Businesses and organizations suffer extremely high mortality rates; one estimate puts it at 99% chance of mortality per century. (This ignores existential risks and lucky aversions like nuclear warfare, and so is an underestimate of the true risks.) So to survive, any perpetuity has a risk of 0.01^120 = 1.000000000000001e-240. That's a good chunk of the reason to not bother with long-term trusts right there! We can confirm this empirically by observing that there were what must have been many scores of thousands of waqfs in the Islamic world - perpetual charities - and very few survive or saw their endowments grow. (I have pointed Hanson at waqfs repeatedly, but he has yet to blog on that topic.) Similarly, we can observe that despite the countless temples, hospitals, homes, and institutions with endowments in the Greco-Roman world just 1900 years ago or so - less than a sixth of the time period in question - we know of zero surviving institutions, all of them having fallen into decay/disuse/Christian-Muslim expropriation/vicissitudes of time. The many Buddhist institutions of India suffered a similar fate, between a resurgent Hinduism and Muslim encroachment. We can also point out that many estimates ignore a meaningful failure mode: endowments or nonprofits going off-course and doing things the founder did not mean them to do - the American university case comes to mind, as does the British university case I cite in my essay, and there is a long vein (some of it summarized in Cowen's Good and Plenty) of conservative criticism of American nonprofits like the Ford Foundation pointing out the 'liberal capture' of originally conservative institutions, which obviously defeats the original point.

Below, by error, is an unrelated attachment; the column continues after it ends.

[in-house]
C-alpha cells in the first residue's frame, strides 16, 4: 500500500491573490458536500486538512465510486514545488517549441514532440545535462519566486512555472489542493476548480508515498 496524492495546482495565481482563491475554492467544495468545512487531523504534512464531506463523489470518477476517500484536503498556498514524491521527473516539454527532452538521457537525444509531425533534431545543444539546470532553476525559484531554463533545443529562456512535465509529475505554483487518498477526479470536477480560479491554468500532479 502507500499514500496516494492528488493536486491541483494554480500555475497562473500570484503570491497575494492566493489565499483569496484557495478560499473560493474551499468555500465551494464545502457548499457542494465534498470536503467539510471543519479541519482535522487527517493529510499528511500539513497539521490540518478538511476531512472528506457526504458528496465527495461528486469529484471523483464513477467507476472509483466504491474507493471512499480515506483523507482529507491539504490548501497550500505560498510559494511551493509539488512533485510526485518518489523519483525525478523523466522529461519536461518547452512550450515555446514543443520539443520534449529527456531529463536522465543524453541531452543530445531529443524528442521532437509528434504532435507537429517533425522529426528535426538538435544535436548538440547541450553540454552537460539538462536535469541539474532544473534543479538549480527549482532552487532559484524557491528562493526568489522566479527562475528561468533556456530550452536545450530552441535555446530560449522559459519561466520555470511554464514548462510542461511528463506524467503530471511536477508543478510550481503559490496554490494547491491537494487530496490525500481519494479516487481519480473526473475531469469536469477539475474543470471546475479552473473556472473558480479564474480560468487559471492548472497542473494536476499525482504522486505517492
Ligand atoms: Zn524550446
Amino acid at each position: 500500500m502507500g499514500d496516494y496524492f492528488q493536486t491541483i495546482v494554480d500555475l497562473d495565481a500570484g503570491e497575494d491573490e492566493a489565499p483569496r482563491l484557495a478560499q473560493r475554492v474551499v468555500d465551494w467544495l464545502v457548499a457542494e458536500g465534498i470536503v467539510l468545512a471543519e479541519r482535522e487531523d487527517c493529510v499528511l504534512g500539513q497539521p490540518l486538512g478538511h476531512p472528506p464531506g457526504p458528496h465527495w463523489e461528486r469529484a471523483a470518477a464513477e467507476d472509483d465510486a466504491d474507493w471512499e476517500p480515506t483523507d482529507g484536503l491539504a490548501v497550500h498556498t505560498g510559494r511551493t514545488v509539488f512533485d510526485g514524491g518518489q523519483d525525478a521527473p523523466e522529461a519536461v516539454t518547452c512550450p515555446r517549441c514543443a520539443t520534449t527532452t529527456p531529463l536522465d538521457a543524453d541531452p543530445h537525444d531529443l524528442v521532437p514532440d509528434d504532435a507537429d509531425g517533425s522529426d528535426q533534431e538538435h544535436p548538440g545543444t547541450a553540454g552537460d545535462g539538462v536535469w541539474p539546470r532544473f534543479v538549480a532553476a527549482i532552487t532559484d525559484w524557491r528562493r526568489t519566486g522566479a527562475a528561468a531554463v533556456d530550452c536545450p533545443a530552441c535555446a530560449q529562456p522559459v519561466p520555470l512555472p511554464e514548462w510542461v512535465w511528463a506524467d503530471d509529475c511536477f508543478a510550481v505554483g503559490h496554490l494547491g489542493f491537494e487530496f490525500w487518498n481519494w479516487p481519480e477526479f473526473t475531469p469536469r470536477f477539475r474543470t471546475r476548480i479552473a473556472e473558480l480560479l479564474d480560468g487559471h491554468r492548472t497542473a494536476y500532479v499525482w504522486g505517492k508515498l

(BTW, if you read the waqf link you'd see that excessive iron-clad rigidity in an organization's goal can be almost as bad, as the goals become outdated or irrelevant or harmful. So if the charter is loose, the organization is easily and quickly hijacked by changing ideologies or principal-agent problems like the iron law of oligarchy; but if the charter is rigid, the organization may remain on-target while becoming useless. It's hard to design a utility function for a potentially powerful optimization process. Hm.... why does that sentence sound so familiar... It's almost as if we needed a theory of Friendly Artificial General Organizations...)

Survivorship bias as a major factor in overestimating risk-free return overtime is well-known, and a new result came out recently, actually. We can observe many reasons for survivorship bias in estimates of nonprofit and corporate survival in the 20th century (see previously) and also in financial returns: Czarist Russia, the Weimar and Nazi Germanies, Imperial Japan, all countries in the Warsaw Pact or otherwise communist such as Cuba/North Korea/Vietnam, Zimbabwe... While I have seen very few invocations recently of the old chestnut that 'stock markets deliver 7% return on a long-term basis' (perhaps that conventional wisdom has been killed), the survivorship work suggests that for just the 20th century we might expect more like 2%.